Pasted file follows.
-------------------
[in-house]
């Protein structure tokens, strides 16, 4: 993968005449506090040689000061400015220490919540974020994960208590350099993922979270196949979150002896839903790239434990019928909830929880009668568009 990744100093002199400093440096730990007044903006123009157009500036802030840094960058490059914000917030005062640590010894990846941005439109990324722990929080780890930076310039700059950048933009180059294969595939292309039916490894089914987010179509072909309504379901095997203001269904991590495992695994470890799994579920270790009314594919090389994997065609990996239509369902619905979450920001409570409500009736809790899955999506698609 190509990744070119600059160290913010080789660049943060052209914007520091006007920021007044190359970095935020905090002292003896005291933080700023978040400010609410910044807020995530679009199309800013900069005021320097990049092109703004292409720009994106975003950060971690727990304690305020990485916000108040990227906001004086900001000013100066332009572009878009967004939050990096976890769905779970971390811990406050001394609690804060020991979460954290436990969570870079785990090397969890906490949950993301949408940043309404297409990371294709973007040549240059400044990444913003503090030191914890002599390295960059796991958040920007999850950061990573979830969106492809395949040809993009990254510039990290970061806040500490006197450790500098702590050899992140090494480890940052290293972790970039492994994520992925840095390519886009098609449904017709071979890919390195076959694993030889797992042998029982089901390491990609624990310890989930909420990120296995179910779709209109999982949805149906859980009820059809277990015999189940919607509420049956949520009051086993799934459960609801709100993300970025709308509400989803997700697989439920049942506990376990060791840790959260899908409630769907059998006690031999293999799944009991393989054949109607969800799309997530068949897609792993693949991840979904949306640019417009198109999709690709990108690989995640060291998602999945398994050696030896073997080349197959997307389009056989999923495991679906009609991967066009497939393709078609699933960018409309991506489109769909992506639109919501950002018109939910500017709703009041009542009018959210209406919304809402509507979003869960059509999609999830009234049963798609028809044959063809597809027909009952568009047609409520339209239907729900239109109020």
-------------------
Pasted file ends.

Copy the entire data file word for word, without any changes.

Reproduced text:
[in-house]
């Protein structure tokens, strides 16, 4: 993968005449506090040689000061400015220490919540974020994960208590350099993922979270196949979150002896839903790239434990019928909830929880009668568009 990744100093002199400093440096730990007044903006123009157009500036802030840094960058490059914000917030005062640590010894990846941005439109990324722990929080780890930076310039700059950048933009180059294969595939292309039916490894089914987010179509072909309504379901095997203001269904991590495992695994470890799994579920270790009314594919090389994997065609990996239509369902619905979450920001409570409500009736809790899955999506698609 190509990744070119600059160290913010080789660049943060052209914007520091006007920021007044190359970095935020905090002292003896005291933080700023978040400010609410910044807020995530679009199309800013900069005021320097990049092109703004292409720009994106975003950060971690727990304690305020990485916000108040990227906001004086900001000013100066332009572009878009967004939050990096976890769905779970971390811990406050001394609690804060020991979460954290436990969570870079785990090397969890906490949950993301949408940043309404297409990371294709973007040549240059400044990444913003503090030191914890002599390295960059796991958040920007999850950061990573979830969106492809395949040809993009990254510039990290970061806040500490006197450790500098702590050899992140090494480890940052290293972790970039492994994520992925840095390519886009098609449904017709071979890919390195076959694993030889797992042998029982089901390491990609624990310890989930909420990120296995179910779709209109999982949805149906859980009820059809277990015999189940919607509420049956949520009051086993799934459960609801709100993300970025709308509400989803997700697989439920049942506990376990060791840790959260899908409630769907059998006690031999293999799944009991393989054949109607969800799309997530068949897609792993693949991840979904949306640019417009198109999709690709990108690989995640060291998602999945398994050696030896073997080349197959997307389009056989999923495991679906009609991967066009497939393709078609699933960018409309991506489109769909992506639109919501950002018109939910500017709703009041009542009018959210209406919304809402509507979003869960059509999609999830009234049963798609028809044959063809597809027909009952568009047609409520339209239907729900239109109020």